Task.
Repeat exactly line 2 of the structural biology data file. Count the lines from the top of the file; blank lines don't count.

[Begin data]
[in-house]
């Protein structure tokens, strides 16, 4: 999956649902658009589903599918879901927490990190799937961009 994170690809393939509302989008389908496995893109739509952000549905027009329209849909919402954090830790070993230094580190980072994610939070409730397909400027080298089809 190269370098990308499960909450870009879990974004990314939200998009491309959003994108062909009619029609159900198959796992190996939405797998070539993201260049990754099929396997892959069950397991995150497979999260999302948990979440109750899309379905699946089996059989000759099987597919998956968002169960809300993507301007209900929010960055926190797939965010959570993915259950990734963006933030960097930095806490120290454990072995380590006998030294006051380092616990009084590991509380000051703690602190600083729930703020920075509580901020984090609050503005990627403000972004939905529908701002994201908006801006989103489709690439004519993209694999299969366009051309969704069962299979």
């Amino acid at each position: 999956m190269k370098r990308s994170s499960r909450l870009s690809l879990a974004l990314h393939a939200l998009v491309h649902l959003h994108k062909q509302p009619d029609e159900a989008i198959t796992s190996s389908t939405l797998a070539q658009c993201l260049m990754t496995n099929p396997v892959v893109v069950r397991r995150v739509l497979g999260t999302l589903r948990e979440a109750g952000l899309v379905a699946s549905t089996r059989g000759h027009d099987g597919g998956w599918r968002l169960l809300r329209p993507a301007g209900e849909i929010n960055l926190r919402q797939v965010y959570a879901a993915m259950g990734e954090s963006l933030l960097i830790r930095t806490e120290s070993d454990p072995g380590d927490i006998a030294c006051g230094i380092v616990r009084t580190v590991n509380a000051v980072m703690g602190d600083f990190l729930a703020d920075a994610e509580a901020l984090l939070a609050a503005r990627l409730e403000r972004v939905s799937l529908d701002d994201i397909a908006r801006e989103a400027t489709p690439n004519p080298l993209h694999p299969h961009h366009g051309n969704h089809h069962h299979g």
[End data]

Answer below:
């Protein structure tokens, strides 16, 4: 999956649902658009589903599918879901927490990190799937961009 994170690809393939509302989008389908496995893109739509952000549905027009329209849909919402954090830790070993230094580190980072994610939070409730397909400027080298089809 190269370098990308499960909450870009879990974004990314939200998009491309959003994108062909009619029609159900198959796992190996939405797998070539993201260049990754099929396997892959069950397991995150497979999260999302948990979440109750899309379905699946089996059989000759099987597919998956968002169960809300993507301007209900929010960055926190797939965010959570993915259950990734963006933030960097930095806490120290454990072995380590006998030294006051380092616990009084590991509380000051703690602190600083729930703020920075509580901020984090609050503005990627403000972004939905529908701002994201908006801006989103489709690439004519993209694999299969366009051309969704069962299979």